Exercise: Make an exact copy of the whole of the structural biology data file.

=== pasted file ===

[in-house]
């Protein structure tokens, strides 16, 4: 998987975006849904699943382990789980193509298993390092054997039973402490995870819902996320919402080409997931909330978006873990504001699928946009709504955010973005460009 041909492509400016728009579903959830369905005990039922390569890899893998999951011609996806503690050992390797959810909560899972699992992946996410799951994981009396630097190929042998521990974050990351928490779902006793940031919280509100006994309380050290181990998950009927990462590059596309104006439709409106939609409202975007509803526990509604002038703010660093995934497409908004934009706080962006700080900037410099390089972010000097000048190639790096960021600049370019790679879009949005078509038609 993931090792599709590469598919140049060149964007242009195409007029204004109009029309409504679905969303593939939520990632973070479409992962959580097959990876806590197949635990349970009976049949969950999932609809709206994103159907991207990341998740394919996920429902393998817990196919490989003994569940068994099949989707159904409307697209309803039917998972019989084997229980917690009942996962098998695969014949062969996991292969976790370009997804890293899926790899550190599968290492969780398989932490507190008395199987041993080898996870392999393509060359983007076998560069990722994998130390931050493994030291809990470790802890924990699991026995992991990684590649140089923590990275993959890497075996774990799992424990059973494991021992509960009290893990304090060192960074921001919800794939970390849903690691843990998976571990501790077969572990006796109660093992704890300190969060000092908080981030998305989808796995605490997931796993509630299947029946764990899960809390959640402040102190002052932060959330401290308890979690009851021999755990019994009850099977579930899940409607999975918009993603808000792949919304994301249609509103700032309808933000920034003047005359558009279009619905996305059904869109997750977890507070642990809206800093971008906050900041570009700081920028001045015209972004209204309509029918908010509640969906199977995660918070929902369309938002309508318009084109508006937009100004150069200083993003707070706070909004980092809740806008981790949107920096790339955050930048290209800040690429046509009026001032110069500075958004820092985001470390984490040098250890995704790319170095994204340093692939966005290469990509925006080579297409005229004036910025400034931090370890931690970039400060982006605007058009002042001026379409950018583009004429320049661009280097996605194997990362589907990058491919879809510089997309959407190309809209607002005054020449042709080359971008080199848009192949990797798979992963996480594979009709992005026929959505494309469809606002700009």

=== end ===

[in-house]
């Protein structure tokens, strides 16, 4: 998987975006849904699943382990789980193509298993390092054997039973402490995870819902996320919402080409997931909330978006873990504001699928946009709504955010973005460009 041909492509400016728009579903959830369905005990039922390569890899893998999951011609996806503690050992390797959810909560899972699992992946996410799951994981009396630097190929042998521990974050990351928490779902006793940031919280509100006994309380050290181990998950009927990462590059596309104006439709409106939609409202975007509803526990509604002038703010660093995934497409908004934009706080962006700080900037410099390089972010000097000048190639790096960021600049370019790679879009949005078509038609 993931090792599709590469598919140049060149964007242009195409007029204004109009029309409504679905969303593939939520990632973070479409992962959580097959990876806590197949635990349970009976049949969950999932609809709206994103159907991207990341998740394919996920429902393998817990196919490989003994569940068994099949989707159904409307697209309803039917998972019989084997229980917690009942996962098998695969014949062969996991292969976790370009997804890293899926790899550190599968290492969780398989932490507190008395199987041993080898996870392999393509060359983007076998560069990722994998130390931050493994030291809990470790802890924990699991026995992991990684590649140089923590990275993959890497075996774990799992424990059973494991021992509960009290893990304090060192960074921001919800794939970390849903690691843990998976571990501790077969572990006796109660093992704890300190969060000092908080981030998305989808796995605490997931796993509630299947029946764990899960809390959640402040102190002052932060959330401290308890979690009851021999755990019994009850099977579930899940409607999975918009993603808000792949919304994301249609509103700032309808933000920034003047005359558009279009619905996305059904869109997750977890507070642990809206800093971008906050900041570009700081920028001045015209972004209204309509029918908010509640969906199977995660918070929902369309938002309508318009084109508006937009100004150069200083993003707070706070909004980092809740806008981790949107920096790339955050930048290209800040690429046509009026001032110069500075958004820092985001470390984490040098250890995704790319170095994204340093692939966005290469990509925006080579297409005229004036910025400034931090370890931690970039400060982006605007058009002042001026379409950018583009004429320049661009280097996605194997990362589907990058491919879809510089997309959407190309809209607002005054020449042709080359971008080199848009192949990797798979992963996480594979009709992005026929959505494309469809606002700009």